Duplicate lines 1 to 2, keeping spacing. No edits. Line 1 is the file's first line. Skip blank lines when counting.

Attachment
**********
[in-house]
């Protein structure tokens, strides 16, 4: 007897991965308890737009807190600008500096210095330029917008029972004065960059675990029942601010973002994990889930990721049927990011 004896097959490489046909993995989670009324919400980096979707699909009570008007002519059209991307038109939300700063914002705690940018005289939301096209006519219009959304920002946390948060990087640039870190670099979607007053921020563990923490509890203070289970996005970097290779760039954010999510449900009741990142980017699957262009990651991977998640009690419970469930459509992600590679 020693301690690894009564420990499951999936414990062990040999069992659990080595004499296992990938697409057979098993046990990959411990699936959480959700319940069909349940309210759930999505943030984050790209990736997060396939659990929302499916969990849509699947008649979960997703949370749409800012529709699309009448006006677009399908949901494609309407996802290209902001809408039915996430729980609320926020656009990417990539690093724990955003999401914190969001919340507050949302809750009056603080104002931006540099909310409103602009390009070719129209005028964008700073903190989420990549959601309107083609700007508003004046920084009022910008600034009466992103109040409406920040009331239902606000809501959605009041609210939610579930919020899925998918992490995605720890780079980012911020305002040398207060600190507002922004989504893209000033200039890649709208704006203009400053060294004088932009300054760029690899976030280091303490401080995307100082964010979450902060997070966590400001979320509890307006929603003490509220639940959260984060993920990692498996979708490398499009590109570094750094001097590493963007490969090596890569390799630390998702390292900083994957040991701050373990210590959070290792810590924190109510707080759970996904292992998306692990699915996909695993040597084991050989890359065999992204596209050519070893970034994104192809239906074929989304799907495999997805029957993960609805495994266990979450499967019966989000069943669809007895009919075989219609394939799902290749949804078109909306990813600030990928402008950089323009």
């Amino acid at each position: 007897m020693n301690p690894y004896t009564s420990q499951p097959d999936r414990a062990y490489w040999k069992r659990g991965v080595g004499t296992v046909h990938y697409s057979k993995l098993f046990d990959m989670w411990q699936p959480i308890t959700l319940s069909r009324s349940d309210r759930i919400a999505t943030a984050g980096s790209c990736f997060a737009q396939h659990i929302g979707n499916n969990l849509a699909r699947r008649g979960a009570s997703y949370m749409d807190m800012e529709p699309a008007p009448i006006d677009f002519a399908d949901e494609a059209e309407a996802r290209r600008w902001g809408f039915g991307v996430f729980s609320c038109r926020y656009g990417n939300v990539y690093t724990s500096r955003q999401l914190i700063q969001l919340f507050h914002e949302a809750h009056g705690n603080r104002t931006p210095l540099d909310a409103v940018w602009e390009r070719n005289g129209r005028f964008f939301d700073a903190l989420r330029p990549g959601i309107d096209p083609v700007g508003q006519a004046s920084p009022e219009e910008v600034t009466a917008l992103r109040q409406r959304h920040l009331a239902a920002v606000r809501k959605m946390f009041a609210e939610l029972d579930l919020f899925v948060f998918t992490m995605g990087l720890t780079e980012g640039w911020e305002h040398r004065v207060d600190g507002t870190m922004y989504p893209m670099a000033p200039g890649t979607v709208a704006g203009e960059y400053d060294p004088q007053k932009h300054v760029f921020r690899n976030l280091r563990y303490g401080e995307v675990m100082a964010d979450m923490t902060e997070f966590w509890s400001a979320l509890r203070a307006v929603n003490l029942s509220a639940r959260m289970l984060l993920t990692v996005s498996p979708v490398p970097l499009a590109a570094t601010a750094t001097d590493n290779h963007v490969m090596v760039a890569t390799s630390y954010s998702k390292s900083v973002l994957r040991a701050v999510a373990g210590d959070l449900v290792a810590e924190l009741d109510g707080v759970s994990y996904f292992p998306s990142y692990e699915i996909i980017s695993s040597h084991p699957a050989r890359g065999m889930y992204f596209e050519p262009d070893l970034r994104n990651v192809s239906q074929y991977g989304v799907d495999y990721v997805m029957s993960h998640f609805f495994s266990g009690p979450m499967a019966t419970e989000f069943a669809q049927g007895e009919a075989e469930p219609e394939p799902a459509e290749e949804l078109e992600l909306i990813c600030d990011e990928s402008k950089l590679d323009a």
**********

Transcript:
[in-house]
């Protein structure tokens, strides 16, 4: 007897991965308890737009807190600008500096210095330029917008029972004065960059675990029942601010973002994990889930990721049927990011 004896097959490489046909993995989670009324919400980096979707699909009570008007002519059209991307038109939300700063914002705690940018005289939301096209006519219009959304920002946390948060990087640039870190670099979607007053921020563990923490509890203070289970996005970097290779760039954010999510449900009741990142980017699957262009990651991977998640009690419970469930459509992600590679 020693301690690894009564420990499951999936414990062990040999069992659990080595004499296992990938697409057979098993046990990959411990699936959480959700319940069909349940309210759930999505943030984050790209990736997060396939659990929302499916969990849509699947008649979960997703949370749409800012529709699309009448006006677009399908949901494609309407996802290209902001809408039915996430729980609320926020656009990417990539690093724990955003999401914190969001919340507050949302809750009056603080104002931006540099909310409103602009390009070719129209005028964008700073903190989420990549959601309107083609700007508003004046920084009022910008600034009466992103109040409406920040009331239902606000809501959605009041609210939610579930919020899925998918992490995605720890780079980012911020305002040398207060600190507002922004989504893209000033200039890649709208704006203009400053060294004088932009300054760029690899976030280091303490401080995307100082964010979450902060997070966590400001979320509890307006929603003490509220639940959260984060993920990692498996979708490398499009590109570094750094001097590493963007490969090596890569390799630390998702390292900083994957040991701050373990210590959070290792810590924190109510707080759970996904292992998306692990699915996909695993040597084991050989890359065999992204596209050519070893970034994104192809239906074929989304799907495999997805029957993960609805495994266990979450499967019966989000069943669809007895009919075989219609394939799902290749949804078109909306990813600030990928402008950089323009």